Likewise, I'm also fond of Know The Other Players, as it suggests conversing with the rest of the group to find out what they are playing and form connections before play even begins. While this is something that I've encouraged in the past, I've played in groups where this was frowned on. This helps avoid illogical party composition but more importantly allows you to skip past that awkward introduction phase where the players shoehorn reasons to trust and adventure with each other so as to get the game rolling. Hell, you dont have to ensure that every knows each other intimately at the start of the campaign, but talking about it beforehand sure as shit makes the transition easier.

Building a Foundation talks about the mechanics-side of character generation: race, class, powers, feats, etc. There's some advice and guidelines on re-skinning existing backgrounds, and it breaks up skills and feats into categories so if your aim is a character that wants to be kickass at avoiding shit or emphasizing your role, its got you covered.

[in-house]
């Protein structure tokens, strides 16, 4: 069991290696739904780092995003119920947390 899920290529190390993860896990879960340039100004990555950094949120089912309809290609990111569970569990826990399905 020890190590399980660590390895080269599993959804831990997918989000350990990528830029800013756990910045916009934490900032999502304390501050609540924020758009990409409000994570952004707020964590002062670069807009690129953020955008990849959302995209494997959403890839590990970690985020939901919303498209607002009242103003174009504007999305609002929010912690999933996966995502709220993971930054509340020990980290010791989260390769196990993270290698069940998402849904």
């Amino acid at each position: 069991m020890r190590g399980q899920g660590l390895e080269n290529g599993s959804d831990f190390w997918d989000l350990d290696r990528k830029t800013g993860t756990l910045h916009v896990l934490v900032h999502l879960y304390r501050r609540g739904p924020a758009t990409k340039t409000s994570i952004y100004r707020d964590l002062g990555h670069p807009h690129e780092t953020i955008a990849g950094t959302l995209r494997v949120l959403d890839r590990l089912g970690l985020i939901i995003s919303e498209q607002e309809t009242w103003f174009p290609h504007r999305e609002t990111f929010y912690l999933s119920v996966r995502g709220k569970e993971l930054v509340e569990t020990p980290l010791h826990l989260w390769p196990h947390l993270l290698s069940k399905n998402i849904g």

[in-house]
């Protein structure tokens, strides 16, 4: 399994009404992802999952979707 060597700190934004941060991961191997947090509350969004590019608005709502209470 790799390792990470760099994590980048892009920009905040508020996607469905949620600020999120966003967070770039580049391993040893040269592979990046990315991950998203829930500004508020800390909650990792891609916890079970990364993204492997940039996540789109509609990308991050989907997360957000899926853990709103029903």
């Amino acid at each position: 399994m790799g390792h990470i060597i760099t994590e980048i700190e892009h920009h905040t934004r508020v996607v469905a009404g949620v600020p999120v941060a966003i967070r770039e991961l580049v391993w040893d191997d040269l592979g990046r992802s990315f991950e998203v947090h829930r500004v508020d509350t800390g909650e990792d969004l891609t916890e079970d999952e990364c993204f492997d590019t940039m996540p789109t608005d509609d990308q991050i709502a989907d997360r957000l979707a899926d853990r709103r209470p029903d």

How To... is all about min/maxing various elements of a character, from getting hit points out the ass or a really high AC, hit points, and/or saving throw mods. Each section has a paragraph informing you on the class, race, ability scores, feats, items, and other shit that helps you achieve your goal. What I read seems sound, but whether or not its on par with whats written on the CharOp forums I'm not sure, and I'm not going to go there and contrast and compare.

Chapter 2: Building Your Party
This chapter isnt too long and is mostly about character roles and party composition. Dealing with large/small parties, what you can live without, what to double up on if the option presents itself, and some tips on multiclassing or going hybrid to try and cover your ass. Party Optimization goes into detail on each of the roles, and there's even a table linking each skill to all of the currently available classes. The end of the chapter devotes six pages to sample parties that I overlooked because I don't really give a shit about sample characters.